3. Investigate what your Christian tradition teaches about celibacy. Find positive, negative, and neutral views on celibate vocations. There’s a reason why this point comes third in our list of suggestions. We know so many traditional churches that have never had an honest discussion about celibate ways of life. Celibate vocation is not a shorthand for sexual abstinence; it’s a way of living. If you can’t comprehend what celibate vocations might look like, then you will likely try asking LGBTQ people to live into identically the same counsel as cisgender, heterosexual people when it comes to sexual morality. [Cisgender is a word that means not transgender. Cisgender people have a gender identity that aligns with their sex assigned at birth.] Without rigorously investigating your Christian tradition’s teachings on celibacy, you’re likely to assume that LGBTQ people just need to meet the right opposite-sex person to marry or do not need any support living into celibate vocations.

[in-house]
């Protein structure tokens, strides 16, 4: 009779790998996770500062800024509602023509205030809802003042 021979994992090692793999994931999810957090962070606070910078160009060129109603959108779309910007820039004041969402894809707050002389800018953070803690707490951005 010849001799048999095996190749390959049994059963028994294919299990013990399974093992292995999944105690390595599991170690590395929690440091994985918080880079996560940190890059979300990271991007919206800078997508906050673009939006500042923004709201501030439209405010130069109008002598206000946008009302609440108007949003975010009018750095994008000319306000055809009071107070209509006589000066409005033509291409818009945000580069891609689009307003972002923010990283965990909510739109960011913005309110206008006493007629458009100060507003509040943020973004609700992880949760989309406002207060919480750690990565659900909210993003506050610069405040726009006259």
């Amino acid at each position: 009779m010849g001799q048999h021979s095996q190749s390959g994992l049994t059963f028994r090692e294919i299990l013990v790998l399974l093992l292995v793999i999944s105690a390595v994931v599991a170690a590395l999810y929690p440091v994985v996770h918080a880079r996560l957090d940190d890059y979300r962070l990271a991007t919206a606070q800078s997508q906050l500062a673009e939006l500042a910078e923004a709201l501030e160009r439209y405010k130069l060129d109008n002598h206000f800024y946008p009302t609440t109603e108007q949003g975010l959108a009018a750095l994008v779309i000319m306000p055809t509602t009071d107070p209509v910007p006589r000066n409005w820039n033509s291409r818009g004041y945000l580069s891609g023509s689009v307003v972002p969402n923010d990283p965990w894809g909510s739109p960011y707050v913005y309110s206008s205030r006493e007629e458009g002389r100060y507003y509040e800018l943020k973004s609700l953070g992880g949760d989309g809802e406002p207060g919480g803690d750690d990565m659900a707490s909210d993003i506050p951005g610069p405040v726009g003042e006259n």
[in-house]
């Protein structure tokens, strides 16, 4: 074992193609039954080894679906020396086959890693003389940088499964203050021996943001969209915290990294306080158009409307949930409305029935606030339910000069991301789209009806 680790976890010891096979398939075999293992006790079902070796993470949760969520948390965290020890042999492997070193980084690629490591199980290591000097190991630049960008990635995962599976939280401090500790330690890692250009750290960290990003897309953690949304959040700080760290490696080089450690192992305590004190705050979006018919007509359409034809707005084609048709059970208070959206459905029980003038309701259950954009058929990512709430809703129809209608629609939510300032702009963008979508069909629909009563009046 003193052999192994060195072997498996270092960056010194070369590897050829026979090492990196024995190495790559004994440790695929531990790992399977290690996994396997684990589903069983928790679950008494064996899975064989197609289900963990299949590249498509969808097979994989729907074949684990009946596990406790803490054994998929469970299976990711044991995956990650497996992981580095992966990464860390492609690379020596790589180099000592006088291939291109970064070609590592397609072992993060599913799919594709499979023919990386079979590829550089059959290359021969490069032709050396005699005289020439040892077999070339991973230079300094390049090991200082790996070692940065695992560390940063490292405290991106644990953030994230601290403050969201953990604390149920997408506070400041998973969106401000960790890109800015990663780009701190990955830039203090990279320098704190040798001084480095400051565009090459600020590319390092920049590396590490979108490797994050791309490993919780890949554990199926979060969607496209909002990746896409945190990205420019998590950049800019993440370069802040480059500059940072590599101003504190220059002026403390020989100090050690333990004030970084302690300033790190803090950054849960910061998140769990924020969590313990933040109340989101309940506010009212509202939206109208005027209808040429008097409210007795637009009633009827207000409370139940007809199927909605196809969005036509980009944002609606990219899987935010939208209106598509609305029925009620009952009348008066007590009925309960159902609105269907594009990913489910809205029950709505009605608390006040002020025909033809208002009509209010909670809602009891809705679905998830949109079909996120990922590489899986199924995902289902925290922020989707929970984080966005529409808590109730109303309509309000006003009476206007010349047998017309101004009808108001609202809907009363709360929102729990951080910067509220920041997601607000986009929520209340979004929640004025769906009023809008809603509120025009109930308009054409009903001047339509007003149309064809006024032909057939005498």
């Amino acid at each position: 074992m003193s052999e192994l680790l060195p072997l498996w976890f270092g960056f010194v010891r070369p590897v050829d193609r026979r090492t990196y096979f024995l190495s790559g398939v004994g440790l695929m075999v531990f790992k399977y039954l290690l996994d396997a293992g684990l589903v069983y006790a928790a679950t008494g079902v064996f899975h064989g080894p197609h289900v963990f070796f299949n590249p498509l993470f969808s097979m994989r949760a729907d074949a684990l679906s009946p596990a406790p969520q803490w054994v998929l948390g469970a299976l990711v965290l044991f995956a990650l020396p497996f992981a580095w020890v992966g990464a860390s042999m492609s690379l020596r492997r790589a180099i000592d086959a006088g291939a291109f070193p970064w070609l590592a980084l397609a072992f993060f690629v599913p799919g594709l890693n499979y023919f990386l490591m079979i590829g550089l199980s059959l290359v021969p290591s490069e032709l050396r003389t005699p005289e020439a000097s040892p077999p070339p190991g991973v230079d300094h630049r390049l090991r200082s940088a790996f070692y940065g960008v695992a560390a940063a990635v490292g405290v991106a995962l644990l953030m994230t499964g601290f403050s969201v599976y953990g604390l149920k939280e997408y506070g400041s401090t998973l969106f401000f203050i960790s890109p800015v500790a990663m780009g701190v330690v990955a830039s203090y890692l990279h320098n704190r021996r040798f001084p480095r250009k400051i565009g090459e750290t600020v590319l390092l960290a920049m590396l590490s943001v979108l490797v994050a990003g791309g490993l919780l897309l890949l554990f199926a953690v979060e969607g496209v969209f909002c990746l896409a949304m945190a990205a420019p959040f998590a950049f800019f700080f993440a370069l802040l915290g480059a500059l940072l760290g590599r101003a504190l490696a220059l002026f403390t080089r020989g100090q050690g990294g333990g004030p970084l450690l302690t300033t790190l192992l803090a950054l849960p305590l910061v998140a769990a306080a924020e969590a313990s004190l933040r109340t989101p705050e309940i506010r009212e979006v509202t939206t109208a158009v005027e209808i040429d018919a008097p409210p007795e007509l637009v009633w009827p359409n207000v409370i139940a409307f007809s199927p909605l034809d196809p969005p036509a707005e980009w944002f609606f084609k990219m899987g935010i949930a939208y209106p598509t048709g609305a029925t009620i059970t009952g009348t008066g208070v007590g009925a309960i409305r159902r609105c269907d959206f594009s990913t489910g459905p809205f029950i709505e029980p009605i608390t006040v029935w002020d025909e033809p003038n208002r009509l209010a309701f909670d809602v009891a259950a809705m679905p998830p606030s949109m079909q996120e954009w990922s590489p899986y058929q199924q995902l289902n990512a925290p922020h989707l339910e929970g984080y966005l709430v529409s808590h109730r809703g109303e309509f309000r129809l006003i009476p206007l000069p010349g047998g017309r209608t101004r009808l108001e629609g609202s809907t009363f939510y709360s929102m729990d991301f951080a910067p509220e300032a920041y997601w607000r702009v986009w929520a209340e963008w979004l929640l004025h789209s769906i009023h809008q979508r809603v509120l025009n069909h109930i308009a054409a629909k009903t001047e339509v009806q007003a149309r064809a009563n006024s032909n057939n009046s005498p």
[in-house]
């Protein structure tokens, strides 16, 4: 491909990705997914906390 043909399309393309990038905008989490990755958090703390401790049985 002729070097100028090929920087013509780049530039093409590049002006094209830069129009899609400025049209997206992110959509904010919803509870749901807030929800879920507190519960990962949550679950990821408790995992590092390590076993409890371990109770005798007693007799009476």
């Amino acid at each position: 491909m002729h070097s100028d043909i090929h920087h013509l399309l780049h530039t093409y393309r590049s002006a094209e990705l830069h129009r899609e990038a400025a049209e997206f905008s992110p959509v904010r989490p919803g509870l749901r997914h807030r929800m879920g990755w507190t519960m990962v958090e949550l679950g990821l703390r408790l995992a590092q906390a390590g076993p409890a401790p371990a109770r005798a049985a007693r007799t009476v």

4. Seriously examine how your Christian tradition understands marriage. We’re admittedly coming at this question from an LGBTQ perspective, but sometimes it’s hard to see what makes marriage such a big deal in particular churches. So many heterosexuals seem to get married using designer services that say little about being called into a married way of life. It’s worth asking questions: Are there must-have and non-negotiable parts of a wedding service at your church? What do those essentials proclaim about the nature of marriage? Are those the right messages to send? For example, many Christian traditions regard “giving away the bride” as an essential part of a wedding service. However, this practice has questionable Christian pedigree because of how it’s been used to reinforce the idea that women are property

5. Call on all parents to love their children unconditionally, making a point to specifically and explicitly discuss LGBT kids. This point is an absolute must. Too many Christians have advocated for “tough love” approaches where a child becomes expendable the instant he or she comes out as LGBT. Parents should be the ultimate safety net for their children. If parents cite something taught in your church as a basis for cutting off their relationship with their LGBT kids, then we hope you would get on with the work of public repentance stat. No parent should be forced to choose between their kid and their faith.